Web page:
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An American At Dalian International: Brunswick’s Own Teaches Abroad

Has The Linchpin Been Dislodged? Lessons In Education From China

January 6, 2022

Mr. Johnson, pictured above, posing with members of the DAIS Model UN Club.

Photo provided by Jeremy Johnson.

Mr. Johnson, pictured above, posing with members of the DAIS Model UN Club.

When Mr. Johnson took a long weekend off to attend an International School Services (ISS) conference in Boston with his wife, Justine, he didn’t expect anything to amount from it. But that was nearly seven years ago, and in the time since Mr. Johnson has been able to add a new line to his resume, International Educator.

It was 2015, and Mr. Johnson and his wife, who had been teaching in Frederick County for several years, were itching for international experience. That’s when they discovered the ISS organization and an upcoming conference that presented an opportunity for them to learn more about teaching abroad. 

“[We] took a day off, took a long weekend to go to this conference and just see what it was about. We had no intention of actually landing a job. We just wanted the experience,” Mr. Johnson said.

However, they would come to find that their resume packet as a working couple—Justine, an English as a Second Language (ESL) educator, and Mr. Johnson, an experienced history and economics teacher—was highly coveted when the interview requests began to pile up and they suddenly found themselves with three job offers.

“We were a nice package deal,” Mr. Johnson said. “We ended up being second in line for a job in Switzerland. We were offered a job in Puerto Rico and the job in China.” 

Despite the perks of the job offer in Switzerland—not least of which being the private ski resort adjacent to the school—the young couple hungry for an adventure ultimately decided that the far-off and unfamiliar China was more of an alluring prospect. 

Mr. Johnson went into depth about his experiences at the Dalian American International School, where he taught AP Microeconomics, Finance, and Ancient & Medieval History. On top of his duties as a teacher, he coached the soccer program and ran a Model United Nations Club which traveled the country attending prestigious conferences.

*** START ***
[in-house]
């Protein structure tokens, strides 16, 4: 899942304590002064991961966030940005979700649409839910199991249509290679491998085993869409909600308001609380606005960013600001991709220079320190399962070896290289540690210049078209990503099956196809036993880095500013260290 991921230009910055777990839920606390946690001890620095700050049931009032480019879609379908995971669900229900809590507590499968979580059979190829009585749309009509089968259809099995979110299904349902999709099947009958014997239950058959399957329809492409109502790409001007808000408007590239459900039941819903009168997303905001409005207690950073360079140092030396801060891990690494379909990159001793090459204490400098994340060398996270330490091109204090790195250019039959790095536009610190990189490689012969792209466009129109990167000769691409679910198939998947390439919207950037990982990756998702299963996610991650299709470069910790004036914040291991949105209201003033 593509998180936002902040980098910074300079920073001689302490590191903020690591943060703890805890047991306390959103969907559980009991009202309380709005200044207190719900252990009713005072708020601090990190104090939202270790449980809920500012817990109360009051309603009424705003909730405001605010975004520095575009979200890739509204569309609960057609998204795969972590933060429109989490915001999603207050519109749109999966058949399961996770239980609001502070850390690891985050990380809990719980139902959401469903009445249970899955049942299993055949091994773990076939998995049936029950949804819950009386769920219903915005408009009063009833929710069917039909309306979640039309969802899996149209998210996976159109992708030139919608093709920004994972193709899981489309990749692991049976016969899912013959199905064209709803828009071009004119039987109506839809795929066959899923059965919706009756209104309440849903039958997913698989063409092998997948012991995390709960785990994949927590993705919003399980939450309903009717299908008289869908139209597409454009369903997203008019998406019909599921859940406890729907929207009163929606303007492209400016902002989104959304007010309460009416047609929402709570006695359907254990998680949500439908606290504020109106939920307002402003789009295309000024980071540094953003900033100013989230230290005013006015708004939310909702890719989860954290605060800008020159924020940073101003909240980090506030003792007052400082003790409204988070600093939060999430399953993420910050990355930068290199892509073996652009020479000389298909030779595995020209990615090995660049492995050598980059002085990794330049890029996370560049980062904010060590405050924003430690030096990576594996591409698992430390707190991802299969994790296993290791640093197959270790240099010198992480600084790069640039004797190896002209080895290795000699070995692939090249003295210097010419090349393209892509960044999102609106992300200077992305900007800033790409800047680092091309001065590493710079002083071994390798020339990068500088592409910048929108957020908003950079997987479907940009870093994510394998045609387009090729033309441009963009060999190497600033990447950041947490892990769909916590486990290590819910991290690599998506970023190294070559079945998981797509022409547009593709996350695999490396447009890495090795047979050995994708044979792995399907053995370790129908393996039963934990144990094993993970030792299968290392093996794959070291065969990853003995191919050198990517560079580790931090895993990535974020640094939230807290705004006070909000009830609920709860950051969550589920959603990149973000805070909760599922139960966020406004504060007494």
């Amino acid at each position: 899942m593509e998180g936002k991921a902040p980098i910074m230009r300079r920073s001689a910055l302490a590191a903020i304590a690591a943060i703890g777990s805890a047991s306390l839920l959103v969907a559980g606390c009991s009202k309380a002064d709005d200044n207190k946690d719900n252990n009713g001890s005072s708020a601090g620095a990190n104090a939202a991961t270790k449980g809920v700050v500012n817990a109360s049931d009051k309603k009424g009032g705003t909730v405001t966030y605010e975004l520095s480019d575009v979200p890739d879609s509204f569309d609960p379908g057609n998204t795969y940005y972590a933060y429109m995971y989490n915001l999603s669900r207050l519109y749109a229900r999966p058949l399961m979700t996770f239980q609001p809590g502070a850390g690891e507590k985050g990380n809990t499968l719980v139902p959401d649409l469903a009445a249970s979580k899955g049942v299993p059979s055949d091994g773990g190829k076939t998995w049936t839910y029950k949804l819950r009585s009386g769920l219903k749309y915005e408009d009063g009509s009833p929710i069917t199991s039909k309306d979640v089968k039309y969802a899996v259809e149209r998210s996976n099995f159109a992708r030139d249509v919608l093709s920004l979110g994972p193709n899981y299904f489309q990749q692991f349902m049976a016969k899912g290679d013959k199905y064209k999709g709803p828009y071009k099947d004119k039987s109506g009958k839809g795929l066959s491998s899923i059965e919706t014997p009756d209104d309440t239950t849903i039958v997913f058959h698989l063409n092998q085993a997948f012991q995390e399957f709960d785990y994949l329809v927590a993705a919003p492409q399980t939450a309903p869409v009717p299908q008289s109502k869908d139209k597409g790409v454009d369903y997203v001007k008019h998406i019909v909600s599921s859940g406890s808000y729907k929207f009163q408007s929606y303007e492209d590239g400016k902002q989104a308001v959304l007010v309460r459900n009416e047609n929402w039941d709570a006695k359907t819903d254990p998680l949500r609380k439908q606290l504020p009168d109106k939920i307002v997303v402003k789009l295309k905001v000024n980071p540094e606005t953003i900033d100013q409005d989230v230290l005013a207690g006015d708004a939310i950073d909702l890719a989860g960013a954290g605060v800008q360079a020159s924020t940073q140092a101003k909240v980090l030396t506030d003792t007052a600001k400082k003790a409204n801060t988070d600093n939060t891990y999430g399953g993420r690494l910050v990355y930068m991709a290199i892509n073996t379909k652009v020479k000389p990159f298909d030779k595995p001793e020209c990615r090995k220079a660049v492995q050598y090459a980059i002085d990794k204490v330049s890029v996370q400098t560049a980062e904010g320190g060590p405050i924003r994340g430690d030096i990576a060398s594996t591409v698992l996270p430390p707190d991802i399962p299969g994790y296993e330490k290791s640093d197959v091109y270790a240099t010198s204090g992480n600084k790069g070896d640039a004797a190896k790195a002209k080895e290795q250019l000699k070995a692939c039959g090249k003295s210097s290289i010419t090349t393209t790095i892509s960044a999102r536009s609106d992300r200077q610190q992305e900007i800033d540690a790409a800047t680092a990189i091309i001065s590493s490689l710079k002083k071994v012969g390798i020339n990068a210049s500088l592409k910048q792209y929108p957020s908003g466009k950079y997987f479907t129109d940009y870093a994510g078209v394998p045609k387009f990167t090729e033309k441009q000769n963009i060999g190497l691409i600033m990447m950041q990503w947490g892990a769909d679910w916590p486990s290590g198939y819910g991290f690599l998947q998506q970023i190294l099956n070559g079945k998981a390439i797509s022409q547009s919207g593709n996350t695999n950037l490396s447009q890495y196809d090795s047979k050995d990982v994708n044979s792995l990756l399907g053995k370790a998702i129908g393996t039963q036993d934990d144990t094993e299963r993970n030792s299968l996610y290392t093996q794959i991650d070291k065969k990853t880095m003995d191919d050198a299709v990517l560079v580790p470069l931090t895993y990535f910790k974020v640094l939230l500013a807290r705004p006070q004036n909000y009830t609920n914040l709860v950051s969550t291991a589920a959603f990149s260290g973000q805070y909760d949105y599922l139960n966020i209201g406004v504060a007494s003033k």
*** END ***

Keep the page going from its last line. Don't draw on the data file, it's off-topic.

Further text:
In addition to a Huamei Academy for Chinese nationals, the school has an exceptionally diverse international division, with K-12 students from as far away as Brazil or Germany attending classes alongside Japanese, Korean, and Chinese peers. And while the scene is punctuated by remarkable diversity from an ethnic standpoint, there is an unseen common denominator that underlies the student populace. Most who attend Dalian—situated in the port city of the same name—are children of well-to-do factory owners or executives who’ve flocked to this burgeoning manufacturing hub of northeast China which has seen double-digit annual gross domestic product (GDP) growth since the 1990s. 

With a gated community of on-campus housing and amenities for students, staff, and their families—a staggering departure from the primary and secondary education facilities most are accustomed to in the United States—it’s not hard to imagine Americans mistaking the Dalian School for a quaint college town.

As Mr. Johnson went on to describe, there are several other notable differences between the education system and educational climate in China when juxtaposed with that of the United States. The Chinese education system has a reputation for being extremely regimented. Mr. Johnson largely corroborated this notion, detailing how most students attend two tutoring sessions a day immediately preceding and following normal school hours and that some even attend Saturday school for study hall or standardized exam preparations.